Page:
Experience matters, especially in the classroom. If you haven’t discovered the clever, useful tips from NEA colleagues at www.nea.org/Works4me, here’s a quick sample.
Do you have teaching tips to suggest? Send them to email@example.com.
I got tired of my students taking the bathroom passes to the bathroom and accidentally dropping them in the toilet or the sink, so I borrowed this idea from a fellow teacher. Our school doesn’t require that the kids have a hall pass. When a child needs to leave, the boys put a little blue plastic duck and the girls a green one on their desk. (The color of the ducks matches the beginning letter of boy/girl.) There is only one of each duck, so there won’t be a party in the restroom. I can see at a glance if someone is gone and if it’s a boy or a girl.
Jennifer Litchenberg, second-grade teacher
A Left-Handed Solution
I am left-handed, so I’d end each day with an enormous black and blue smudge down my hand from writing on the overhead projector. I no longer have this problem since I started leaving a lightweight work glove next to my projector. Whenever I start notes with my students, I put on the glove. It looked pretty silly the first day or two, but we just laughed about my appearance, and now even my students will put on the glove when they write at the overhead.
Andrew Mitchell, ninth-grade math teacher
Our curriculum includes drawing diagrams — parts of a leaf, rock cycle, layers of the sun, etc. As a quick review we do an activity I call “Five by Five.” The students work in groups of five. When I ring a bell, the first student begins to draw and label the diagram. After one minute I ring the bell again, and the first student passes the paper to the next student. Students offer encouragement and helpful hints, but only designated students may work on the diagram during their minute. The process continues for five minutes. The table with the best diagram gets a small prize.
This is an effective review. It is quick, nonthreatening and fun. For the teacher, it doesn’t require any preparation or grading! The technique works for almost any grade or subject matter.
Anonymous, Works4Me reader
In order to reinforce map skills, my students write a detailed description of their bedrooms, including shapes, sizes, colors and directional relationships between objects in their rooms. After a few lessons on maps, keys and symbols, the students create an aerial view map of their room.
I display each bedroom map on a large bulletin board. In the center of the bulletin board I place a zip-lock bag containing the children’s descriptions. During free time, the children can take out a description and try to match it to a map on the board. If the work was done accurately, the challenge shouldn’t be too difficult.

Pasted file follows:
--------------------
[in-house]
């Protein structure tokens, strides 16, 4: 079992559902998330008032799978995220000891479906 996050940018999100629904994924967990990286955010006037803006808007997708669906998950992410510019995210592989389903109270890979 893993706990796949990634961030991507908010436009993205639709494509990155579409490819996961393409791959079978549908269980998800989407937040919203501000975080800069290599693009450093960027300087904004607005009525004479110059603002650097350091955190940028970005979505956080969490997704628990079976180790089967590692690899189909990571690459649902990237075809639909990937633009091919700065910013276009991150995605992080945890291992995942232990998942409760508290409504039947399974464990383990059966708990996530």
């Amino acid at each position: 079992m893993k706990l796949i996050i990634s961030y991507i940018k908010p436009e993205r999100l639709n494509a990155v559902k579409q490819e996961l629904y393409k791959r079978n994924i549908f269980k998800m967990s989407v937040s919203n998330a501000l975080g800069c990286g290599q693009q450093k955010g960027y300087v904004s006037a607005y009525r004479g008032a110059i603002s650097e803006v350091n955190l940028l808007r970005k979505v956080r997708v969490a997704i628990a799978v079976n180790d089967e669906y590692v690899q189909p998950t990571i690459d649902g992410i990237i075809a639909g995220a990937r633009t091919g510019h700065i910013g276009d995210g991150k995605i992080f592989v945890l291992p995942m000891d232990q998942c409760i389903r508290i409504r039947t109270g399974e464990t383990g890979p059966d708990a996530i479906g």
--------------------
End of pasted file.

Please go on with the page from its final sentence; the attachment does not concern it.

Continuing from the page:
Stella Block, third-grade teacher
Calming Disruptive Students
I often write notes to whichever child is nearest to me, asking him/her to give directions to the class. I found that some of my loudest, most disruptive kids were the ones who had the most control over the other students. It wasn’t the end of the disruptive behaviors by any means, but it did give me a lot of insight into the kids. I was able to ask them for help later in different situations, and they were happy to use their influence with other kids.
I did use other strategies throughout the course of the semester, but this was a strong one. Often, I would announce that I was going to give special help — then I’d speak very quietly. Try turning off half of your lights or turning them all off and opening the blinds. This gives me a bit of a headache, but my kids seem to be calmer.
Barb B., Works4Me reader
While studying geometry, my kids create a city on four tables at the rear of my classroom. Some students are assigned the responsibility of creating the natural features like lakes, hills and rivers by placing construction paper where they are located. Others design roads and bridges and consider the use of other modes of transportation. Some work on the development of the business areas, while still others design needed municipal services, recreational areas, and housing. At home, the students create a 3-D building or facility to place in the town.
After the city has been created, I ask my students to provide a written mathematical description of the building they designed. They are expected to use geometric descriptions using area, perimeter, volume, angles, measurements of distances, etc. The kids have very interesting discussions about placement of the buildings, modes of transportation, and how they impact development and other issues cities grapple with as they develop.
My students voted this their favorite activity of the year. The cross-curricular connections with this are numerous.
Karen Isola Green, sixth-grade teacher
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